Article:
Recently, I provided guidance and insight on how the SEC is using technology to make structured financial data more widely available and efficient to users. In two articles featured in the Technology and SEC Disclosure newsletter, I discussed EDGAR upgrades and the use of hyperlinks in company filings. As mentioned in the newsletter, “I do think the use of additional hyperlinking should be explored further. There is a great deal of information that could be hyperlinked in a particular filing, whether or not it’s a Securities Act registration statement that’s incorporating Exchange Act filings such as the 10-K and Qs. And I do think there are more hyperlink opportunities for issuers that would not be a significant burden and could provide a lot of benefit to investors.”

If you’re interested, the articles – “Reinventing Edgar” and “The Hyperlinks Rule” – were featured in the June 2017 Technology and SEC Disclosure newsletter, published in conjunction with Mergermarket and Toppan Vintage.

In monitoring SEC comment letters, we came across this SEC comment letter made public today, which we thought of particular interest to our readership given its direct application to almost all public companies. In the letter, the SEC Staff expressly concludes that simply including a URL address in an earnings press release that directs readers to a website where the non-GAAP reconciliation is located does not comply with the requirements in Item 10(e)(1)(i) of Regulation S-K (i.e., “must include….in the filing…a reconciliation”) and the general rules regarding disclosure of non-GAAP financial measures outlined in Regulation G (i.e., “must accompany that non-GAAP financial measure with…a reconciliation”). Although this is the Staff’s current position, we believe this may be an interesting area to watch in light of the SEC’s recent rulemaking in the hyperlinking space (see this post) as well as continued innovation in electronic communication and IR practices.

Continue Reading SEC Staff Says No to Hyperlinking Non-GAAP Reconciliations in the Earnings Press Release

The Wall Street Journal yesterday published an interesting article regarding the SEC Staff’s attention to non-GAAP financial measure disclosure issues in the SEC comment letter process. The article highlights the ongoing focus of the SEC staff on non-GAAP financial disclosure issues following the revised (and more stringent) non-GAAP financial guidance promulgated by the SEC in the spring of 2016, as well as inquiries that were received from a sizeable number of public companies in 2016 from the SEC Division of Enforcement focused on non-GAAP compliance. Continue Reading SEC Staff Continues Focus on non-GAAP Financial Disclosures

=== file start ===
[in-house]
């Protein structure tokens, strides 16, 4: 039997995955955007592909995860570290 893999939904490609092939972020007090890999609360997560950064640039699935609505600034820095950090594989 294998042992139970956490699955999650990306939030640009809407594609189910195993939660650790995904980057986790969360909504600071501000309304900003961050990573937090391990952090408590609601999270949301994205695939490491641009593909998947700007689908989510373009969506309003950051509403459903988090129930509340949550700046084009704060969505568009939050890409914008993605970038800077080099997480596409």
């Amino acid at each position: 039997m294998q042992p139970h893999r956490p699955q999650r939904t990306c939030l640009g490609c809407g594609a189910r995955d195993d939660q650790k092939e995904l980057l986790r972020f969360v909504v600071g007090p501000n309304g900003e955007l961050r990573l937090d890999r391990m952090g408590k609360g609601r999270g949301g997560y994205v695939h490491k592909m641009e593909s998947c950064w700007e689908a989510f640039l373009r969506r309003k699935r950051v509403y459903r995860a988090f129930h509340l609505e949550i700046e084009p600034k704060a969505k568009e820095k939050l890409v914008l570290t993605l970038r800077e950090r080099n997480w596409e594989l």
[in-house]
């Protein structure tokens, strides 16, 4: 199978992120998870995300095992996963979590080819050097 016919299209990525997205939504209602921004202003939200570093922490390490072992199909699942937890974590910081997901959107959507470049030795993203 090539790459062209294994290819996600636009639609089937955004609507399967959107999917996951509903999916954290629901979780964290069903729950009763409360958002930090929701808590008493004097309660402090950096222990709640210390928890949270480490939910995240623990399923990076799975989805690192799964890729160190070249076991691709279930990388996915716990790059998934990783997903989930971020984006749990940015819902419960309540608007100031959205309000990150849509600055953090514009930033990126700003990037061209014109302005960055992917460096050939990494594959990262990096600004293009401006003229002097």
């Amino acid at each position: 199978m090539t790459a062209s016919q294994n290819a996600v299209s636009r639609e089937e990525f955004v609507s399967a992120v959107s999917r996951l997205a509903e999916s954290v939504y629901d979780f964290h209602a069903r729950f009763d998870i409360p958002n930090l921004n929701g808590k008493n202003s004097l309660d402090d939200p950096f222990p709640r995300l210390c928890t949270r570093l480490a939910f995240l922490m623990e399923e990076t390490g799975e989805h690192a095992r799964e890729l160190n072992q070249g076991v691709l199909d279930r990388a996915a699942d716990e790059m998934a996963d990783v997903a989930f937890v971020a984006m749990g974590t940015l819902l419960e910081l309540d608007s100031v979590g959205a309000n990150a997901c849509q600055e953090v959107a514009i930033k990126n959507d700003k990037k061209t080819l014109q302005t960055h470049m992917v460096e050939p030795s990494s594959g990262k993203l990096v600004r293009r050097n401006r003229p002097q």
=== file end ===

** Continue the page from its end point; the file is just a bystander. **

Securities and Shareholder Litigation 2017: A Look AheadWhile not necessarily as eventful as 2015, 2016 saw courts interpret and build upon major decisions from prior years, and have set up at least one important issue for consideration by the U.S. Supreme Court. 2016 also featured several important legal developments that should continue to impact both private litigation and public enforcement throughout 2017, including:

  • SEC Whistleblower Program. By the time the SEC closed its 2016 fiscal year in September, it had filed a record number of enforcement actions. In addition, the SEC’s whistleblower program awarded more than $57 million to 13 whistleblowers during the year, almost as much as in all previous years combined. The big question will be whether the Trump administration will allow this trend to continue.

Continue Reading Bass, Berry & Sims Securities and Shareholder Litigation Group Publishes 2017: A Look Ahead

Related to the new EGC box, there has been some uncertainty by companies and the securities bar about whether a registrant that is both an accelerated filer and an emerging growth company would check both boxes or only the EGC box.  In a phone call with the SEC Staff today, I have confirmed the boxes are not mutually exclusive.  Therefore, if the registrant is both an accelerated filer (or non-accelerated filer) and an emerging growth company, both boxes should be checked.